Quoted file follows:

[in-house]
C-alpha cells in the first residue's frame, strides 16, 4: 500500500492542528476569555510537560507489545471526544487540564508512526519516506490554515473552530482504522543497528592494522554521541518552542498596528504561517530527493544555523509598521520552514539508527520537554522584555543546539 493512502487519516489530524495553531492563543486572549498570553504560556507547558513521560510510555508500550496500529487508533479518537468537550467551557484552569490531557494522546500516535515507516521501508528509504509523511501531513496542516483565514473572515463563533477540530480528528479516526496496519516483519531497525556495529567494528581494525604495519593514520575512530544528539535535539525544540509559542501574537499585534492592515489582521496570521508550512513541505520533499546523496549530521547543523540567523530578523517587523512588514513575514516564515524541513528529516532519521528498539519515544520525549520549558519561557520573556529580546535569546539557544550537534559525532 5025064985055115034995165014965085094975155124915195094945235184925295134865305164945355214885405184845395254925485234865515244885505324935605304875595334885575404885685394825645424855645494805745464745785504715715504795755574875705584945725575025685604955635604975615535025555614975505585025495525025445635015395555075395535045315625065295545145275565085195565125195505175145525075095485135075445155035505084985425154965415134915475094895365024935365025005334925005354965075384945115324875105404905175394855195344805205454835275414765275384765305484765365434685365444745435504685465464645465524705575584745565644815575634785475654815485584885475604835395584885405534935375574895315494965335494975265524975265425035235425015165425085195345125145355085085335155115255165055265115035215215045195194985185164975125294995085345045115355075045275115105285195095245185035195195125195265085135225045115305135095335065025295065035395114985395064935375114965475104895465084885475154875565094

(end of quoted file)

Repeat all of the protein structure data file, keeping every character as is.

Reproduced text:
[in-house]
C-alpha cells in the first residue's frame, strides 16, 4: 500500500492542528476569555510537560507489545471526544487540564508512526519516506490554515473552530482504522543497528592494522554521541518552542498596528504561517530527493544555523509598521520552514539508527520537554522584555543546539 493512502487519516489530524495553531492563543486572549498570553504560556507547558513521560510510555508500550496500529487508533479518537468537550467551557484552569490531557494522546500516535515507516521501508528509504509523511501531513496542516483565514473572515463563533477540530480528528479516526496496519516483519531497525556495529567494528581494525604495519593514520575512530544528539535535539525544540509559542501574537499585534492592515489582521496570521508550512513541505520533499546523496549530521547543523540567523530578523517587523512588514513575514516564515524541513528529516532519521528498539519515544520525549520549558519561557520573556529580546535569546539557544550537534559525532 5025064985055115034995165014965085094975155124915195094945235184925295134865305164945355214885405184845395254925485234865515244885505324935605304875595334885575404885685394825645424855645494805745464745785504715715504795755574875705584945725575025685604955635604975615535025555614975505585025495525025445635015395555075395535045315625065295545145275565085195565125195505175145525075095485135075445155035505084985425154965415134915475094895365024935365025005334925005354965075384945115324875105404905175394855195344805205454835275414765275384765305484765365434685365444745435504685465464645465524705575584745565644815575634785475654815485584885475604835395584885405534935375574895315494965335494975265524975265425035235425015165425085195345125145355085085335155115255165055265115035215215045195194985185164975125294995085345045115355075045275115105285195095245185035195195125195265085135225045115305135095335065025295065035395114985395064935375114965475104895465084885475154875565094